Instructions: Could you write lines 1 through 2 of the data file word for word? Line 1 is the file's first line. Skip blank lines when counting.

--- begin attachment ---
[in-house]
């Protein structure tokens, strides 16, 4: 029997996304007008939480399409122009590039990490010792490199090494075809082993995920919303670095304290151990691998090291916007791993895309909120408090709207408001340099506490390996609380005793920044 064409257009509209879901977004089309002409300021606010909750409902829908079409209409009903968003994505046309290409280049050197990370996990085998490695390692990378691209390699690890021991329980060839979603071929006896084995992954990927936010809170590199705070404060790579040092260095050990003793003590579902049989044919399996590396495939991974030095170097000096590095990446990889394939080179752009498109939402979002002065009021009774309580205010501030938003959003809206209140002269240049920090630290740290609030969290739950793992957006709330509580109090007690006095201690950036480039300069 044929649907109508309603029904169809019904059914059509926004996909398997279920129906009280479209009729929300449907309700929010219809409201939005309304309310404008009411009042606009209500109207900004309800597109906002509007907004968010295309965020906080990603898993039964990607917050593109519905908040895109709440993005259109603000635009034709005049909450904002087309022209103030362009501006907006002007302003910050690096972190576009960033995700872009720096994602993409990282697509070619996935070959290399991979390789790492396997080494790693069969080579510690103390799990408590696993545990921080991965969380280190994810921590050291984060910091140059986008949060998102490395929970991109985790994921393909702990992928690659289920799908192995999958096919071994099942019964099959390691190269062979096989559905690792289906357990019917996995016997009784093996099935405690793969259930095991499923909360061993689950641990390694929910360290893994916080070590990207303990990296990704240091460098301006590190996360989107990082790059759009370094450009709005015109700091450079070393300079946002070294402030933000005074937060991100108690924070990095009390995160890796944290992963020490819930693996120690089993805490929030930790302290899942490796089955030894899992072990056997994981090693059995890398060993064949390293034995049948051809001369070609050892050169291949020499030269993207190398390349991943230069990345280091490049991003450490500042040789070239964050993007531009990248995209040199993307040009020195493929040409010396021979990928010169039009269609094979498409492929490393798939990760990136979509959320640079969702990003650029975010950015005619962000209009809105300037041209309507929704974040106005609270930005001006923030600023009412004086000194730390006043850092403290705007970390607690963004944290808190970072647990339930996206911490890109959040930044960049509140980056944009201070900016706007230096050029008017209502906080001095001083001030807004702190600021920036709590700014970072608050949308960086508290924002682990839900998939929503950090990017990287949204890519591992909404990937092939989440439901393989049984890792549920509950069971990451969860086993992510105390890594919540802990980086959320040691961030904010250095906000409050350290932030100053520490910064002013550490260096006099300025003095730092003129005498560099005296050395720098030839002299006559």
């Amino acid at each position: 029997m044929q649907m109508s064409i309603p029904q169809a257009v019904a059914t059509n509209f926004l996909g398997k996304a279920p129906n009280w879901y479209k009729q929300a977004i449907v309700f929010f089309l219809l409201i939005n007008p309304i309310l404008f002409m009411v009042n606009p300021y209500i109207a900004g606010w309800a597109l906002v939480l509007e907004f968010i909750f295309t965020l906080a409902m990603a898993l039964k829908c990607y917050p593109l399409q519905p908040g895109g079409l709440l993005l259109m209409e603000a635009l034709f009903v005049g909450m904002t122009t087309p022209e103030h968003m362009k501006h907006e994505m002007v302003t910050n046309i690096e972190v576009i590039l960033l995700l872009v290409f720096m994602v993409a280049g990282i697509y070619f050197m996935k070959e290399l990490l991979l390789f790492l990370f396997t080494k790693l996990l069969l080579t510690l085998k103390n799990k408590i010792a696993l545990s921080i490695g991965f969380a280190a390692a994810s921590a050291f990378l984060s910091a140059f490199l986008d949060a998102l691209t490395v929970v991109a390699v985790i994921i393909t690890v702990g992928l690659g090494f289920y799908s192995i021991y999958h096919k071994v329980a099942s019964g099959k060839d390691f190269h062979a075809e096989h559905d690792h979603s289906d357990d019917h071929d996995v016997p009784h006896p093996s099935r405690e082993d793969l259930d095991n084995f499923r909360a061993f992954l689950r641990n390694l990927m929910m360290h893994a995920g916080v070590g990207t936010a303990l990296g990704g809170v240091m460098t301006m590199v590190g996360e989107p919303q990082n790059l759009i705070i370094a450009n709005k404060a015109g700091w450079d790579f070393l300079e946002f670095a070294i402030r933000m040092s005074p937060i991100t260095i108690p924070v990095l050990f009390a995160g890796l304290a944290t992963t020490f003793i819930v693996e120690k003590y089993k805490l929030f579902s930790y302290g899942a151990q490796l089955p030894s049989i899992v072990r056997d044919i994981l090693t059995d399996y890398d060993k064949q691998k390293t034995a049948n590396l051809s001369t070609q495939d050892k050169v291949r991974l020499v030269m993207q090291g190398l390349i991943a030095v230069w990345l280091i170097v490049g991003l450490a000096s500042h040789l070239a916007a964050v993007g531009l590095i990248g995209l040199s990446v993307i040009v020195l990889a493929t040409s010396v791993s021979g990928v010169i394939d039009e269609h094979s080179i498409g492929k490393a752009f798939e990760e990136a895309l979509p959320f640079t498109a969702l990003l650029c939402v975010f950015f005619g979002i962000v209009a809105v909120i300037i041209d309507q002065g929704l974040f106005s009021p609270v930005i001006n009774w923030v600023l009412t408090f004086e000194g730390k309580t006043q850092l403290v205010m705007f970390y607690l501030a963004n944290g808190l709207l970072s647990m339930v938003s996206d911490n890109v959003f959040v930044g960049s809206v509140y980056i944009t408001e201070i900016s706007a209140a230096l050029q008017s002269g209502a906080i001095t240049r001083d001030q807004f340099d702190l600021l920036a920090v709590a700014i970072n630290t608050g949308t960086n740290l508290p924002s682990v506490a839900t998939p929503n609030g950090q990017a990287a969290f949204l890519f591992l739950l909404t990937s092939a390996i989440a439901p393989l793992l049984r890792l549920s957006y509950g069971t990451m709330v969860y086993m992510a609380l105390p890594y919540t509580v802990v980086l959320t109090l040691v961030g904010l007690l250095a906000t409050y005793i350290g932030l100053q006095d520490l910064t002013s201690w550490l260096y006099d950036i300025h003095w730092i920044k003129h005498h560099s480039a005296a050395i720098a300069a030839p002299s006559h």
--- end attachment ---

[in-house]
């Protein structure tokens, strides 16, 4: 029997996304007008939480399409122009590039990490010792490199090494075809082993995920919303670095304290151990691998090291916007791993895309909120408090709207408001340099506490390996609380005793920044 064409257009509209879901977004089309002409300021606010909750409902829908079409209409009903968003994505046309290409280049050197990370996990085998490695390692990378691209390699690890021991329980060839979603071929006896084995992954990927936010809170590199705070404060790579040092260095050990003793003590579902049989044919399996590396495939991974030095170097000096590095990446990889394939080179752009498109939402979002002065009021009774309580205010501030938003959003809206209140002269240049920090630290740290609030969290739950793992957006709330509580109090007690006095201690950036480039300069 044929649907109508309603029904169809019904059914059509926004996909398997279920129906009280479209009729929300449907309700929010219809409201939005309304309310404008009411009042606009209500109207900004309800597109906002509007907004968010295309965020906080990603898993039964990607917050593109519905908040895109709440993005259109603000635009034709005049909450904002087309022209103030362009501006907006002007302003910050690096972190576009960033995700872009720096994602993409990282697509070619996935070959290399991979390789790492396997080494790693069969080579510690103390799990408590696993545990921080991965969380280190994810921590050291984060910091140059986008949060998102490395929970991109985790994921393909702990992928690659289920799908192995999958096919071994099942019964099959390691190269062979096989559905690792289906357990019917996995016997009784093996099935405690793969259930095991499923909360061993689950641990390694929910360290893994916080070590990207303990990296990704240091460098301006590190996360989107990082790059759009370094450009709005015109700091450079070393300079946002070294402030933000005074937060991100108690924070990095009390995160890796944290992963020490819930693996120690089993805490929030930790302290899942490796089955030894899992072990056997994981090693059995890398060993064949390293034995049948051809001369070609050892050169291949020499030269993207190398390349991943230069990345280091490049991003450490500042040789070239964050993007531009990248995209040199993307040009020195493929040409010396021979990928010169039009269609094979498409492929490393798939990760990136979509959320640079969702990003650029975010950015005619962000209009809105300037041209309507929704974040106005609270930005001006923030600023009412004086000194730390006043850092403290705007970390607690963004944290808190970072647990339930996206911490890109959040930044960049509140980056944009201070900016706007230096050029008017209502906080001095001083001030807004702190600021920036709590700014970072608050949308960086508290924002682990839900998939929503950090990017990287949204890519591992909404990937092939989440439901393989049984890792549920509950069971990451969860086993992510105390890594919540802990980086959320040691961030904010250095906000409050350290932030100053520490910064002013550490260096006099300025003095730092003129005498560099005296050395720098030839002299006559």